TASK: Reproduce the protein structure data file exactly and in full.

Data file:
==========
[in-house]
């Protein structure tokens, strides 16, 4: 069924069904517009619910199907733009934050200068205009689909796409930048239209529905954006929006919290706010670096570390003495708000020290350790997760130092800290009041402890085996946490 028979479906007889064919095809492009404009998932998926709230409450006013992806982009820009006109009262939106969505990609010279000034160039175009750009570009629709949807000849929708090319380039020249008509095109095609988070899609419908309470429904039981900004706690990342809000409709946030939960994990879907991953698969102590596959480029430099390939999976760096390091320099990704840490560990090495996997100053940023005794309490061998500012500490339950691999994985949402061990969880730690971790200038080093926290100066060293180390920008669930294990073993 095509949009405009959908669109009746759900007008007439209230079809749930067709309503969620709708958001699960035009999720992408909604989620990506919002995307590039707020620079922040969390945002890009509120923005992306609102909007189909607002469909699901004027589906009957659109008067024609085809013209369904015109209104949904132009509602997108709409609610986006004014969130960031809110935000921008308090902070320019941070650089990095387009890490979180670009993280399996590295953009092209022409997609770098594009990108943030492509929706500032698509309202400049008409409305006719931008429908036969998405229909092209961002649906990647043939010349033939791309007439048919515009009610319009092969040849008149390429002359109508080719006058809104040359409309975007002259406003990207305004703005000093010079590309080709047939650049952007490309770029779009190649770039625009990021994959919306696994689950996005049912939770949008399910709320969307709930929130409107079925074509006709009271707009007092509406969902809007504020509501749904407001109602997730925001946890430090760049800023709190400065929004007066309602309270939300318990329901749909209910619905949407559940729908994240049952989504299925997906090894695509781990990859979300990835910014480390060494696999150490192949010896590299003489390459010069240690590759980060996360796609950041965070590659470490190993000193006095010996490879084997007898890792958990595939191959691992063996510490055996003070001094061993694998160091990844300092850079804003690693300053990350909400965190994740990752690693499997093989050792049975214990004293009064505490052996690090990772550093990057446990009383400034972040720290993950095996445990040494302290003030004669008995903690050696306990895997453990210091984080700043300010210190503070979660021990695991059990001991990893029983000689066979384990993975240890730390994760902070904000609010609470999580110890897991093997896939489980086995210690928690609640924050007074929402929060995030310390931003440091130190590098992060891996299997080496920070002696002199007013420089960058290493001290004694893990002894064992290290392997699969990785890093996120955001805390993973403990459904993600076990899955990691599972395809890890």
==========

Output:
[in-house]
């Protein structure tokens, strides 16, 4: 069924069904517009619910199907733009934050200068205009689909796409930048239209529905954006929006919290706010670096570390003495708000020290350790997760130092800290009041402890085996946490 028979479906007889064919095809492009404009998932998926709230409450006013992806982009820009006109009262939106969505990609010279000034160039175009750009570009629709949807000849929708090319380039020249008509095109095609988070899609419908309470429904039981900004706690990342809000409709946030939960994990879907991953698969102590596959480029430099390939999976760096390091320099990704840490560990090495996997100053940023005794309490061998500012500490339950691999994985949402061990969880730690971790200038080093926290100066060293180390920008669930294990073993 095509949009405009959908669109009746759900007008007439209230079809749930067709309503969620709708958001699960035009999720992408909604989620990506919002995307590039707020620079922040969390945002890009509120923005992306609102909007189909607002469909699901004027589906009957659109008067024609085809013209369904015109209104949904132009509602997108709409609610986006004014969130960031809110935000921008308090902070320019941070650089990095387009890490979180670009993280399996590295953009092209022409997609770098594009990108943030492509929706500032698509309202400049008409409305006719931008429908036969998405229909092209961002649906990647043939010349033939791309007439048919515009009610319009092969040849008149390429002359109508080719006058809104040359409309975007002259406003990207305004703005000093010079590309080709047939650049952007490309770029779009190649770039625009990021994959919306696994689950996005049912939770949008399910709320969307709930929130409107079925074509006709009271707009007092509406969902809007504020509501749904407001109602997730925001946890430090760049800023709190400065929004007066309602309270939300318990329901749909209910619905949407559940729908994240049952989504299925997906090894695509781990990859979300990835910014480390060494696999150490192949010896590299003489390459010069240690590759980060996360796609950041965070590659470490190993000193006095010996490879084997007898890792958990595939191959691992063996510490055996003070001094061993694998160091990844300092850079804003690693300053990350909400965190994740990752690693499997093989050792049975214990004293009064505490052996690090990772550093990057446990009383400034972040720290993950095996445990040494302290003030004669008995903690050696306990895997453990210091984080700043300010210190503070979660021990695991059990001991990893029983000689066979384990993975240890730390994760902070904000609010609470999580110890897991093997896939489980086995210690928690609640924050007074929402929060995030310390931003440091130190590098992060891996299997080496920070002696002199007013420089960058290493001290004694893990002894064992290290392997699969990785890093996120955001805390993973403990459904993600076990899955990691599972395809890890």